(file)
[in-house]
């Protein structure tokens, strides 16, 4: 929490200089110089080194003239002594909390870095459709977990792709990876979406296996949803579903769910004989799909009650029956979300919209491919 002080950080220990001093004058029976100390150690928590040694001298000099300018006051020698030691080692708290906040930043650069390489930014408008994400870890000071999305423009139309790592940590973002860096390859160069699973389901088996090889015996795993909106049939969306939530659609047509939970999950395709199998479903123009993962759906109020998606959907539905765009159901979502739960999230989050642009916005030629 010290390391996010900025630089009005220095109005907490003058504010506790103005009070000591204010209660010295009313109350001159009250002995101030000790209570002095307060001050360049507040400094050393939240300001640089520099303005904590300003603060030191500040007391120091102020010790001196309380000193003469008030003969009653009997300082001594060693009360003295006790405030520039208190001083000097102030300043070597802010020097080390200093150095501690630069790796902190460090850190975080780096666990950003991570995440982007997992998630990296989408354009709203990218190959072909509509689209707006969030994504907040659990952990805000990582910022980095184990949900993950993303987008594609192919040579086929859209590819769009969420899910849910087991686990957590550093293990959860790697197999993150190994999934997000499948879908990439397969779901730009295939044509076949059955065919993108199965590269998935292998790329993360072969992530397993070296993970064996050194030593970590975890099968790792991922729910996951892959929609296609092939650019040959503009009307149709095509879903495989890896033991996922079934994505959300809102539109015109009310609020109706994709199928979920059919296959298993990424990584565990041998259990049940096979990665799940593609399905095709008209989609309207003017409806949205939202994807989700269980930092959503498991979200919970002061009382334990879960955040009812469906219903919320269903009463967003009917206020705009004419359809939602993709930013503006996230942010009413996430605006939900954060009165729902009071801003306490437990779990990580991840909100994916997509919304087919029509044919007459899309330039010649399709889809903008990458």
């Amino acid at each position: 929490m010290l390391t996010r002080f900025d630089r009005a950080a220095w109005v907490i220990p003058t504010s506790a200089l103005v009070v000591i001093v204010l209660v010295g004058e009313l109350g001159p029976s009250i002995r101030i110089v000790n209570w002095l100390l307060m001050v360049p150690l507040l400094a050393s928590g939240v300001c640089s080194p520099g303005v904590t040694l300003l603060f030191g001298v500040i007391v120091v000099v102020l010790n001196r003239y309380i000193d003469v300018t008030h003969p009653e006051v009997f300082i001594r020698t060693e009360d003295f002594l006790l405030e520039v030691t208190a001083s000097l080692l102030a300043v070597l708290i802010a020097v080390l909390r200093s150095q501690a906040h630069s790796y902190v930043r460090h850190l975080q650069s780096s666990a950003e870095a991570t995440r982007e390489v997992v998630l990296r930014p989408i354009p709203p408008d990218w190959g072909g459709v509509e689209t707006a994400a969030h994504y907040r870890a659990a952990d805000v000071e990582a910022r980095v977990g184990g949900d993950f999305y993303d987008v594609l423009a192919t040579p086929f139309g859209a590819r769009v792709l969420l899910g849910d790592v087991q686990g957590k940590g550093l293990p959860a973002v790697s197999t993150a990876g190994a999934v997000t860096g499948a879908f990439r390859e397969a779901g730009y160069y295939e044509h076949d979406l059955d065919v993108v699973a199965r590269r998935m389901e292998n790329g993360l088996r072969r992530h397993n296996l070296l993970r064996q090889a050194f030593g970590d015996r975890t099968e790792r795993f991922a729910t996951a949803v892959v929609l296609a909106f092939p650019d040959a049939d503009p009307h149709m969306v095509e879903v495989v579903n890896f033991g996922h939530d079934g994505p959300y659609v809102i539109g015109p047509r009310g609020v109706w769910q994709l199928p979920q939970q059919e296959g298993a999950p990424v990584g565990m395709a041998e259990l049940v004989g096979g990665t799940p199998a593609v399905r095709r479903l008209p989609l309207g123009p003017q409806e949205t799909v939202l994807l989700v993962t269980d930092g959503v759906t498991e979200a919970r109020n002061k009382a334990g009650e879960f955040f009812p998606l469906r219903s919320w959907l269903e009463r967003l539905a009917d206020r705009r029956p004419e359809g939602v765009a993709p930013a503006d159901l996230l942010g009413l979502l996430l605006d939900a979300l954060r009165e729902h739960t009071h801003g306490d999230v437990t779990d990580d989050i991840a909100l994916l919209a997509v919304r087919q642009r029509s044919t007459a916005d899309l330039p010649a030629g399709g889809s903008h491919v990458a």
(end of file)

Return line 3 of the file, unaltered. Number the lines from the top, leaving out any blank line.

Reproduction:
């Amino acid at each position: 929490m010290l390391t996010r002080f900025d630089r009005a950080a220095w109005v907490i220990p003058t504010s506790a200089l103005v009070v000591i001093v204010l209660v010295g004058e009313l109350g001159p029976s009250i002995r101030i110089v000790n209570w002095l100390l307060m001050v360049p150690l507040l400094a050393s928590g939240v300001c640089s080194p520099g303005v904590t040694l300003l603060f030191g001298v500040i007391v120091v000099v102020l010790n001196r003239y309380i000193d003469v300018t008030h003969p009653e006051v009997f300082i001594r020698t060693e009360d003295f002594l006790l405030e520039v030691t208190a001083s000097l080692l102030a300043v070597l708290i802010a020097v080390l909390r200093s150095q501690a906040h630069s790796y902190v930043r460090h850190l975080q650069s780096s666990a950003e870095a991570t995440r982007e390489v997992v998630l990296r930014p989408i354009p709203p408008d990218w190959g072909g459709v509509e689209t707006a994400a969030h994504y907040r870890a659990a952990d805000v000071e990582a910022r980095v977990g184990g949900d993950f999305y993303d987008v594609l423009a192919t040579p086929f139309g859209a590819r769009v792709l969420l899910g849910d790592v087991q686990g957590k940590g550093l293990p959860a973002v790697s197999t993150a990876g190994a999934v997000t860096g499948a879908f990439r390859e397969a779901g730009y160069y295939e044509h076949d979406l059955d065919v993108v699973a199965r590269r998935m389901e292998n790329g993360l088996r072969r992530h397993n296996l070296l993970r064996q090889a050194f030593g970590d015996r975890t099968e790792r795993f991922a729910t996951a949803v892959v929609l296609a909106f092939p650019d040959a049939d503009p009307h149709m969306v095509e879903v495989v579903n890896f033991g996922h939530d079934g994505p959300y659609v809102i539109g015109p047509r009310g609020v109706w769910q994709l199928p979920q939970q059919e296959g298993a999950p990424v990584g565990m395709a041998e259990l049940v004989g096979g990665t799940p199998a593609v399905r095709r479903l008209p989609l309207g123009p003017q409806e949205t799909v939202l994807l989700v993962t269980d930092g959503v759906t498991e979200a919970r109020n002061k009382a334990g009650e879960f955040f009812p998606l469906r219903s919320w959907l269903e009463r967003l539905a009917d206020r705009r029956p004419e359809g939602v765009a993709p930013a503006d159901l996230l942010g009413l979502l996430l605006d939900a979300l954060r009165e729902h739960t009071h801003g306490d999230v437990t779990d990580d989050i991840a909100l994916l919209a997509v919304r087919q642009r029509s044919t007459a916005d899309l330039p010649a030629g399709g889809s903008h491919v990458a």